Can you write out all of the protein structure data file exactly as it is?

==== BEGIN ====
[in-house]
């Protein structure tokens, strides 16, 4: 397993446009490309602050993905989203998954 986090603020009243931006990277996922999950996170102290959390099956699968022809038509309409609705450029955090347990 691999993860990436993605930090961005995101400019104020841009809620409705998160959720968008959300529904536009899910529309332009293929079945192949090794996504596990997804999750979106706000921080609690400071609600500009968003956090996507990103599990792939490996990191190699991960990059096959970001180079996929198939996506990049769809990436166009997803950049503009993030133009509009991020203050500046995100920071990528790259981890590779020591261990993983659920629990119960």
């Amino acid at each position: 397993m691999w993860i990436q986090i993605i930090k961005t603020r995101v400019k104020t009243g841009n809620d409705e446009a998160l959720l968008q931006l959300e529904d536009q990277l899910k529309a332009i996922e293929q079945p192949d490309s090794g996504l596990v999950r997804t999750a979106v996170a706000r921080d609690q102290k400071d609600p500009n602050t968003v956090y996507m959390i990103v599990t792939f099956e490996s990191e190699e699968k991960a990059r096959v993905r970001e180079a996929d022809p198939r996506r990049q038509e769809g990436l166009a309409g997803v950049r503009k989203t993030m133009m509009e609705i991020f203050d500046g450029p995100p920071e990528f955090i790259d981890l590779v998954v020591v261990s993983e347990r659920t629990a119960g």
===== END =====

[in-house]
């Protein structure tokens, strides 16, 4: 397993446009490309602050993905989203998954 986090603020009243931006990277996922999950996170102290959390099956699968022809038509309409609705450029955090347990 691999993860990436993605930090961005995101400019104020841009809620409705998160959720968008959300529904536009899910529309332009293929079945192949090794996504596990997804999750979106706000921080609690400071609600500009968003956090996507990103599990792939490996990191190699991960990059096959970001180079996929198939996506990049769809990436166009997803950049503009993030133009509009991020203050500046995100920071990528790259981890590779020591261990993983659920629990119960």
């Amino acid at each position: 397993m691999w993860i990436q986090i993605i930090k961005t603020r995101v400019k104020t009243g841009n809620d409705e446009a998160l959720l968008q931006l959300e529904d536009q990277l899910k529309a332009i996922e293929q079945p192949d490309s090794g996504l596990v999950r997804t999750a979106v996170a706000r921080d609690q102290k400071d609600p500009n602050t968003v956090y996507m959390i990103v599990t792939f099956e490996s990191e190699e699968k991960a990059r096959v993905r970001e180079a996929d022809p198939r996506r990049q038509e769809g990436l166009a309409g997803v950049r503009k989203t993030m133009m509009e609705i991020f203050d500046g450029p995100p920071e990528f955090i790259d981890l590779v998954v020591v261990s993983e347990r659920t629990a119960g």